I saw this question in our textbook

A great physicist of the century (P.A.M. Dirac) loved playing with numerical values of Fundamental constants of nature. This led him to an interesting observation. Dirac found that from the basic constants of atomic physics ($c$, $e$, mass of electron, mass of proton) and the gravitational constant $G$. He could arrive at a number with the dimension of time. Further, it was a very large number, its magnitude being close to the present estimate on the age of the universe (~15 billion years). From the table of fundamental constants, try to see if you too can construct this number (or any other interesting number you can think of). If it's coincidence with the age of universe were significant, what would this imply for the constancy of fundamental constants?

The answer comes out to be 6 billion years, which is not close to the age of the universe yet in many places it is said that it is approximately the age of the universe.

I've also talked to people but no one has yet given me an answer that made me understand this.

Please give me an explanation about this.

Also which equation is this? I haven't been able to find it online.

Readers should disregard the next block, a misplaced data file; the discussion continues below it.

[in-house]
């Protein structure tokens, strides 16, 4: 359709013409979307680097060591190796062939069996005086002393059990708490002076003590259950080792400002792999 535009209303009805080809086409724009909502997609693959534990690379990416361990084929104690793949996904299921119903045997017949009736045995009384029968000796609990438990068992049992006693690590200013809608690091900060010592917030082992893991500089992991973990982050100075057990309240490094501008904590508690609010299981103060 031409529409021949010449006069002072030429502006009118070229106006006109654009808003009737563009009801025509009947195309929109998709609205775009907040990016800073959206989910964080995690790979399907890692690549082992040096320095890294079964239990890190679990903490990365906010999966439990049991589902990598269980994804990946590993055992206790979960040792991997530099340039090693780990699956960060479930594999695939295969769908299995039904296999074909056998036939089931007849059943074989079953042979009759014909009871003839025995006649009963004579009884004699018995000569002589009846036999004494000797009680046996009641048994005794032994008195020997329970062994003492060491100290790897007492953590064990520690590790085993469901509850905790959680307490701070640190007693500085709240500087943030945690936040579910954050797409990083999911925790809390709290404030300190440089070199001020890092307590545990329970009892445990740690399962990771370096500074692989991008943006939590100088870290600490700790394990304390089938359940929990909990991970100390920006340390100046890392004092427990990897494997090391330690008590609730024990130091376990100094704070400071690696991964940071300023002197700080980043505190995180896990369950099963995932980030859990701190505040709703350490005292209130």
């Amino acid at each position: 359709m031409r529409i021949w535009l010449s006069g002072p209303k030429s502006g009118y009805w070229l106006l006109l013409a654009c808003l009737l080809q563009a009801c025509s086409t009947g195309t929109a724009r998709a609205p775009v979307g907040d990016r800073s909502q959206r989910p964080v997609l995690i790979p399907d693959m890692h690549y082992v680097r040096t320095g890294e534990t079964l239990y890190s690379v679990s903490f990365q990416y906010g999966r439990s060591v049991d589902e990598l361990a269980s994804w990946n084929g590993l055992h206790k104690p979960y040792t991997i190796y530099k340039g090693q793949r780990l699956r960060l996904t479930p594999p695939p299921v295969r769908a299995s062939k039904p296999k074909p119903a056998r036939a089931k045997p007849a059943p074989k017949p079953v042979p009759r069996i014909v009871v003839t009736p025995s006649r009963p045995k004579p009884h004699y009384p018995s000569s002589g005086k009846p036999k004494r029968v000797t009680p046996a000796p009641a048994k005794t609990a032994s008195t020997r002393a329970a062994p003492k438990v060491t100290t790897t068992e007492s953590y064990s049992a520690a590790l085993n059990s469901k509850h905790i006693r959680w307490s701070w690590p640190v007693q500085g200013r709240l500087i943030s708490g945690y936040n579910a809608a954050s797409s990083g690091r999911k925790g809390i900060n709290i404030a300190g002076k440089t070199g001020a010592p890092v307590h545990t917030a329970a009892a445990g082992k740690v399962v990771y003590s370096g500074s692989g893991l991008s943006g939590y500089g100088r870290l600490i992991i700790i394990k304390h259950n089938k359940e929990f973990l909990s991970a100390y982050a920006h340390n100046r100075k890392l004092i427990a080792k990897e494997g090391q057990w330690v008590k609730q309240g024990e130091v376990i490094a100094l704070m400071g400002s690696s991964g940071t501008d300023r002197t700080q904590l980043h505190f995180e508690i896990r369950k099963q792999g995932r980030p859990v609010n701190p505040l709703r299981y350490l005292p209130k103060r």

• 3
    $\begingroup$ I think the idea is the number is of the same order of magnitude (i.e. within a factor 10) of the age of the universe, and this is interesting. $\endgroup$ Sep 5, 2019 at 7:59
  • 3
    $\begingroup$ Related post: physics.stackexchange.com/q/500308/2451 $\endgroup$
    – Qmechanic
    Sep 5, 2019 at 8:03
  • 1
    $\begingroup$ Remember that the paper was in the early days of observational cosmology, so the exact age was fairly uncertain. The argument is an order of magnitude argument rather than trying to get an exact number (yet then concludes that those two big numbers truly are equal...) $\endgroup$ Sep 5, 2019 at 10:43
  • $\begingroup$ You might find the following helpful: Dirac large numbers hypothesis $\endgroup$ Sep 5, 2019 at 12:18

1 Answer 1


From the table of fundamental constants, Dirac derived the following: \begin{aligned} &\left(\frac{1}{4 \pi \varepsilon_{0}}\right)^{2} \times \frac{e^{4}}{m_{e}^{2} m_{p} c^{3} G} \\ =& \frac{\left(9 \times 10^{9}\right)^{2} \times\left(1.6 \times 10^{-19}\right)^{4}}{\left(9.1 \times 10^{-31}\right)^{2} \times 1.67 \times 10^{-27} \times\left(3 \times 10^{8}\right)^{3} \times 6.67 \times 10^{-11}} \\ =& 2.13 \times 10^{16} \mathrm{~s} \end{aligned} which does not seem to be of the order of the age of the universe. Both the physical constants and the age of the universe have changed since the time of Dirac. Therefore Dirac hypothesis is obsolete. (https://en.m.wikipedia.org/wiki/Dirac_large_numbers_hypothesis)


Your Answer

By clicking “Post Your Answer”, you agree to our terms of service and acknowledge you have read our privacy policy.

Not the answer you're looking for? Browse other questions tagged or ask your own question.